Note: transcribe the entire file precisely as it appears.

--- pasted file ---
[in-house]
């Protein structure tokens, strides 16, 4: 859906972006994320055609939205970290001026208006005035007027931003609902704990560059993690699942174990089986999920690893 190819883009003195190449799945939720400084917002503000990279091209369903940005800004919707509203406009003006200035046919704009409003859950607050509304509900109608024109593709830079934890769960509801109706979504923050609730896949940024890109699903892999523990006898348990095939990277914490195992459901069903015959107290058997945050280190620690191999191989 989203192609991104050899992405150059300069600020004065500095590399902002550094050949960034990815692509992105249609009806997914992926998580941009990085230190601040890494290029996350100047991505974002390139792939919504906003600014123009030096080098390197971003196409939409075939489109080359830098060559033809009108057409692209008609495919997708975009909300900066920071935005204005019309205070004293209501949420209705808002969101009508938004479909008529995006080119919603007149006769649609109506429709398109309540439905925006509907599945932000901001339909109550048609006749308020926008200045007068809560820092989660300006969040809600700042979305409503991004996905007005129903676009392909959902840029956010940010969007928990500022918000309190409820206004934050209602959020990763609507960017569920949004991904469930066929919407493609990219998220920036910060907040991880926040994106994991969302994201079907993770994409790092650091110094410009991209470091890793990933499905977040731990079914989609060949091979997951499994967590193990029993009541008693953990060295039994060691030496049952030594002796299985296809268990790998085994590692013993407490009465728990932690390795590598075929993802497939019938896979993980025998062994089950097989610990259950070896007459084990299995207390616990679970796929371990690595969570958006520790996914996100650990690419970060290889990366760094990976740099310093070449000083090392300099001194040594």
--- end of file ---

[in-house]
């Protein structure tokens, strides 16, 4: 859906972006994320055609939205970290001026208006005035007027931003609902704990560059993690699942174990089986999920690893 190819883009003195190449799945939720400084917002503000990279091209369903940005800004919707509203406009003006200035046919704009409003859950607050509304509900109608024109593709830079934890769960509801109706979504923050609730896949940024890109699903892999523990006898348990095939990277914490195992459901069903015959107290058997945050280190620690191999191989 989203192609991104050899992405150059300069600020004065500095590399902002550094050949960034990815692509992105249609009806997914992926998580941009990085230190601040890494290029996350100047991505974002390139792939919504906003600014123009030096080098390197971003196409939409075939489109080359830098060559033809009108057409692209008609495919997708975009909300900066920071935005204005019309205070004293209501949420209705808002969101009508938004479909008529995006080119919603007149006769649609109506429709398109309540439905925006509907599945932000901001339909109550048609006749308020926008200045007068809560820092989660300006969040809600700042979305409503991004996905007005129903676009392909959902840029956010940010969007928990500022918000309190409820206004934050209602959020990763609507960017569920949004991904469930066929919407493609990219998220920036910060907040991880926040994106994991969302994201079907993770994409790092650091110094410009991209470091890793990933499905977040731990079914989609060949091979997951499994967590193990029993009541008693953990060295039994060691030496049952030594002796299985296809268990790998085994590692013993407490009465728990932690390795590598075929993802497939019938896979993980025998062994089950097989610990259950070896007459084990299995207390616990679970796929371990690595969570958006520790996914996100650990690419970060290889990366760094990976740099310093070449000083090392300099001194040594």